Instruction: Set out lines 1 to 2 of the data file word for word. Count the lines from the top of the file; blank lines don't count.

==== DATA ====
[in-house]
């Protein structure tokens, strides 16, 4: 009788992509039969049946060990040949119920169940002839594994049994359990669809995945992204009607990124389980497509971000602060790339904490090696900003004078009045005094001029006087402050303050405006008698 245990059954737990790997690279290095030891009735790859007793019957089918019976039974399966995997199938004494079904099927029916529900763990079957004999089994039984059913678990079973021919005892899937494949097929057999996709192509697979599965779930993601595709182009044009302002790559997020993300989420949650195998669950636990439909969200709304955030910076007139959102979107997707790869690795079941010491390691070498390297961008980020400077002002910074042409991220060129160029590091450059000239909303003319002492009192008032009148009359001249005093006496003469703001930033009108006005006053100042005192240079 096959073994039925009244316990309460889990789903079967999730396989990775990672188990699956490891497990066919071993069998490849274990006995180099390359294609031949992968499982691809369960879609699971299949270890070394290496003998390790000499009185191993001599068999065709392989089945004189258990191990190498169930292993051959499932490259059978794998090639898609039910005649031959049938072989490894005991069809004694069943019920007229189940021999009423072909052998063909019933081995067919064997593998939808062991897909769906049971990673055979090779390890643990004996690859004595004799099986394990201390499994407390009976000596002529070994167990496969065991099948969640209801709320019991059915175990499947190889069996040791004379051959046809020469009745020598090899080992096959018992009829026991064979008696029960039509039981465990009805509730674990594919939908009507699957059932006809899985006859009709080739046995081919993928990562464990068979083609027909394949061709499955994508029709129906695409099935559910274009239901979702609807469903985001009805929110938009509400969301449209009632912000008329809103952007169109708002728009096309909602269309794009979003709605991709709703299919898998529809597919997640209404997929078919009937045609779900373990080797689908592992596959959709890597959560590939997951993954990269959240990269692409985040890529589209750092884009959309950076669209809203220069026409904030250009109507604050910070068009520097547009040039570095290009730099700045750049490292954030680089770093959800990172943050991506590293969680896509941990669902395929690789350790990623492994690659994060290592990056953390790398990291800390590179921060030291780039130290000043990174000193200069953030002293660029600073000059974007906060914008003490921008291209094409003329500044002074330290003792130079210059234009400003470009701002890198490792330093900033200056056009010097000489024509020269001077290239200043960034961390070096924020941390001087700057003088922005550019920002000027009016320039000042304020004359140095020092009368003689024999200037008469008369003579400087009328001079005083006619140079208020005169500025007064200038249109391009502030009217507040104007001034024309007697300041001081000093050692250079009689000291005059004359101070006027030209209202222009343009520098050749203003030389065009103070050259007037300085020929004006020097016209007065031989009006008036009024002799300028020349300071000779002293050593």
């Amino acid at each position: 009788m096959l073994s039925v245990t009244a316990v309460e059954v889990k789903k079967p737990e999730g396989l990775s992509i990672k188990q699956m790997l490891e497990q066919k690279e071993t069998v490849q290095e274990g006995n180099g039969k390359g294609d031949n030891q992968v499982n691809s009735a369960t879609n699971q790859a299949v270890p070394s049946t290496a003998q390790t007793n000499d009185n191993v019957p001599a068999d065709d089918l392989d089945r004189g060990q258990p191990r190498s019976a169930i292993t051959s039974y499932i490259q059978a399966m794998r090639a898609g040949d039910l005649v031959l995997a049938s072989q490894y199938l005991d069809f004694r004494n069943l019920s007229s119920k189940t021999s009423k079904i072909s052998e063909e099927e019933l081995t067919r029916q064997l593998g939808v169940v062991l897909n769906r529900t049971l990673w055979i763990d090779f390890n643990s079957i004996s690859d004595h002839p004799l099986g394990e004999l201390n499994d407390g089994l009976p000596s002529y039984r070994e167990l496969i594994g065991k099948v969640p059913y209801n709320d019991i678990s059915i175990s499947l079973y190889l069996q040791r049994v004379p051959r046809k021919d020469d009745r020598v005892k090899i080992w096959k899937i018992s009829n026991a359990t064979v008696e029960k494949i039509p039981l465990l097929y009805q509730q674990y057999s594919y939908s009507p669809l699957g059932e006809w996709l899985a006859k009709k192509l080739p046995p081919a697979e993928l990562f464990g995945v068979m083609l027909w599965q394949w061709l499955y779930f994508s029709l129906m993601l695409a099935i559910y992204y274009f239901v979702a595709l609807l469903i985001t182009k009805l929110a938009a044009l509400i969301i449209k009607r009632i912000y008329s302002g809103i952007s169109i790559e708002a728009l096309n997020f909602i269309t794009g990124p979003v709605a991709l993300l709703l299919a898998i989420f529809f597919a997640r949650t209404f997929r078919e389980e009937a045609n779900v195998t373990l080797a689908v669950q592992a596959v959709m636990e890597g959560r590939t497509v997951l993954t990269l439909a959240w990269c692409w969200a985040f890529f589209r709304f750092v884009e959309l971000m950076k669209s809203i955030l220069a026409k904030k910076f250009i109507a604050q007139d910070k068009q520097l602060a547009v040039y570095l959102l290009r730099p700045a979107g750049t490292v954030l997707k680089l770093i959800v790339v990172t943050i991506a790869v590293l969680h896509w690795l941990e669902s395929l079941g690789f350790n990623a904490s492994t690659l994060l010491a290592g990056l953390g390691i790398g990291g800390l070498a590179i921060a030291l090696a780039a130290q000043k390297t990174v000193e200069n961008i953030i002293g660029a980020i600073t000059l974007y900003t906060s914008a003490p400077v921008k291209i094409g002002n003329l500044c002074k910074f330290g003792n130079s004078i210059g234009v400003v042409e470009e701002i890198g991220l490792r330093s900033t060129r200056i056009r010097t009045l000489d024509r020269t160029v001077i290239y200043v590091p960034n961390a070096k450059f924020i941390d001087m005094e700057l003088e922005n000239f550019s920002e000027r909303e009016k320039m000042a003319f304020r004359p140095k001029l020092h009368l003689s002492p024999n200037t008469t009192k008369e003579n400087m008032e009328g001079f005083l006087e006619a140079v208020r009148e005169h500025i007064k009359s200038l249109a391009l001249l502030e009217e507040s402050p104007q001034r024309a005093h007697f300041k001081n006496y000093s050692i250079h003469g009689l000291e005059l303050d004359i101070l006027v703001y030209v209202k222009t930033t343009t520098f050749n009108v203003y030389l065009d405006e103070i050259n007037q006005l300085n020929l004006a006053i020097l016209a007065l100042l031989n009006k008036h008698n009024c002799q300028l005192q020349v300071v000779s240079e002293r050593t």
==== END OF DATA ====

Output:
[in-house]
């Protein structure tokens, strides 16, 4: 009788992509039969049946060990040949119920169940002839594994049994359990669809995945992204009607990124389980497509971000602060790339904490090696900003004078009045005094001029006087402050303050405006008698 245990059954737990790997690279290095030891009735790859007793019957089918019976039974399966995997199938004494079904099927029916529900763990079957004999089994039984059913678990079973021919005892899937494949097929057999996709192509697979599965779930993601595709182009044009302002790559997020993300989420949650195998669950636990439909969200709304955030910076007139959102979107997707790869690795079941010491390691070498390297961008980020400077002002910074042409991220060129160029590091450059000239909303003319002492009192008032009148009359001249005093006496003469703001930033009108006005006053100042005192240079 096959073994039925009244316990309460889990789903079967999730396989990775990672188990699956490891497990066919071993069998490849274990006995180099390359294609031949992968499982691809369960879609699971299949270890070394290496003998390790000499009185191993001599068999065709392989089945004189258990191990190498169930292993051959499932490259059978794998090639898609039910005649031959049938072989490894005991069809004694069943019920007229189940021999009423072909052998063909019933081995067919064997593998939808062991897909769906049971990673055979090779390890643990004996690859004595004799099986394990201390499994407390009976000596002529070994167990496969065991099948969640209801709320019991059915175990499947190889069996040791004379051959046809020469009745020598090899080992096959018992009829026991064979008696029960039509039981465990009805509730674990594919939908009507699957059932006809899985006859009709080739046995081919993928990562464990068979083609027909394949061709499955994508029709129906695409099935559910274009239901979702609807469903985001009805929110938009509400969301449209009632912000008329809103952007169109708002728009096309909602269309794009979003709605991709709703299919898998529809597919997640209404997929078919009937045609779900373990080797689908592992596959959709890597959560590939997951993954990269959240990269692409985040890529589209750092884009959309950076669209809203220069026409904030250009109507604050910070068009520097547009040039570095290009730099700045750049490292954030680089770093959800990172943050991506590293969680896509941990669902395929690789350790990623492994690659994060290592990056953390790398990291800390590179921060030291780039130290000043990174000193200069953030002293660029600073000059974007906060914008003490921008291209094409003329500044002074330290003792130079210059234009400003470009701002890198490792330093900033200056056009010097000489024509020269001077290239200043960034961390070096924020941390001087700057003088922005550019920002000027009016320039000042304020004359140095020092009368003689024999200037008469008369003579400087009328001079005083006619140079208020005169500025007064200038249109391009502030009217507040104007001034024309007697300041001081000093050692250079009689000291005059004359101070006027030209209202222009343009520098050749203003030389065009103070050259007037300085020929004006020097016209007065031989009006008036009024002799300028020349300071000779002293050593």